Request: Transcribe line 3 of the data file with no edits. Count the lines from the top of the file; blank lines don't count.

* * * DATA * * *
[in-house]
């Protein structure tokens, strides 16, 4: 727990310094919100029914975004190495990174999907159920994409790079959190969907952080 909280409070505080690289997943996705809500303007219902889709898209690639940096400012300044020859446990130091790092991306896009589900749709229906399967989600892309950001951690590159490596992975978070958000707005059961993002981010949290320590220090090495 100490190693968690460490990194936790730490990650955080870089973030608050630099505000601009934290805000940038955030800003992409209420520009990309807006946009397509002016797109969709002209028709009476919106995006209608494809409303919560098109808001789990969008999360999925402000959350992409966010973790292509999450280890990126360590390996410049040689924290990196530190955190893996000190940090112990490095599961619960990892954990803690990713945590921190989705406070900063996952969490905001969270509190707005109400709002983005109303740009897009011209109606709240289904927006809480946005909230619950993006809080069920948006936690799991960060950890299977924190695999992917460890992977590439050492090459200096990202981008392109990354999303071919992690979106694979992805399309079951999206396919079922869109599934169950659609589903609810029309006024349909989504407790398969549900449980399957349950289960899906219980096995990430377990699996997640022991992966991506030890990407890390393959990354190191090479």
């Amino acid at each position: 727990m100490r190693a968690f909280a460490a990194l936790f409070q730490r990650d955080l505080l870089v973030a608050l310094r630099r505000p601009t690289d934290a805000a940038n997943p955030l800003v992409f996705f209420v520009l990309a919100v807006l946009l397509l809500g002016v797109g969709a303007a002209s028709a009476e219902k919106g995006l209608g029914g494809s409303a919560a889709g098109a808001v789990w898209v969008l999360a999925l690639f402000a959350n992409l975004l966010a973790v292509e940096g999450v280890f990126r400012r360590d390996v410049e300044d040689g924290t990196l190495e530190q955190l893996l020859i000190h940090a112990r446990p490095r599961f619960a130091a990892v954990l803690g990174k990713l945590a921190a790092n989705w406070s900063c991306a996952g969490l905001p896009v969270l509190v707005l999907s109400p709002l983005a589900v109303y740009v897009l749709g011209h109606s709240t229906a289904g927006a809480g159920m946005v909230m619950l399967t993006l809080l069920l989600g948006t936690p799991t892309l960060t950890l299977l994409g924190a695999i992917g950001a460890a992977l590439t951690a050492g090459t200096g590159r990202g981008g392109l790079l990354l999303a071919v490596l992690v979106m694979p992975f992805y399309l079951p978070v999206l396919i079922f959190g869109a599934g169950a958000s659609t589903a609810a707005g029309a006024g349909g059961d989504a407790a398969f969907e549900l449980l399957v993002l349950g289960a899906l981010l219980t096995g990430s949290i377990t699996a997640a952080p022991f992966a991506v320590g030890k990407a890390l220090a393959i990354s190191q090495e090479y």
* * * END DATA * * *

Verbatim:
């Amino acid at each position: 727990m100490r190693a968690f909280a460490a990194l936790f409070q730490r990650d955080l505080l870089v973030a608050l310094r630099r505000p601009t690289d934290a805000a940038n997943p955030l800003v992409f996705f209420v520009l990309a919100v807006l946009l397509l809500g002016v797109g969709a303007a002209s028709a009476e219902k919106g995006l209608g029914g494809s409303a919560a889709g098109a808001v789990w898209v969008l999360a999925l690639f402000a959350n992409l975004l966010a973790v292509e940096g999450v280890f990126r400012r360590d390996v410049e300044d040689g924290t990196l190495e530190q955190l893996l020859i000190h940090a112990r446990p490095r599961f619960a130091a990892v954990l803690g990174k990713l945590a921190a790092n989705w406070s900063c991306a996952g969490l905001p896009v969270l509190v707005l999907s109400p709002l983005a589900v109303y740009v897009l749709g011209h109606s709240t229906a289904g927006a809480g159920m946005v909230m619950l399967t993006l809080l069920l989600g948006t936690p799991t892309l960060t950890l299977l994409g924190a695999i992917g950001a460890a992977l590439t951690a050492g090459t200096g590159r990202g981008g392109l790079l990354l999303a071919v490596l992690v979106m694979p992975f992805y399309l079951p978070v999206l396919i079922f959190g869109a599934g169950a958000s659609t589903a609810a707005g029309a006024g349909g059961d989504a407790a398969f969907e549900l449980l399957v993002l349950g289960a899906l981010l219980t096995g990430s949290i377990t699996a997640a952080p022991f992966a991506v320590g030890k990407a890390l220090a393959i990354s190191q090495e090479y």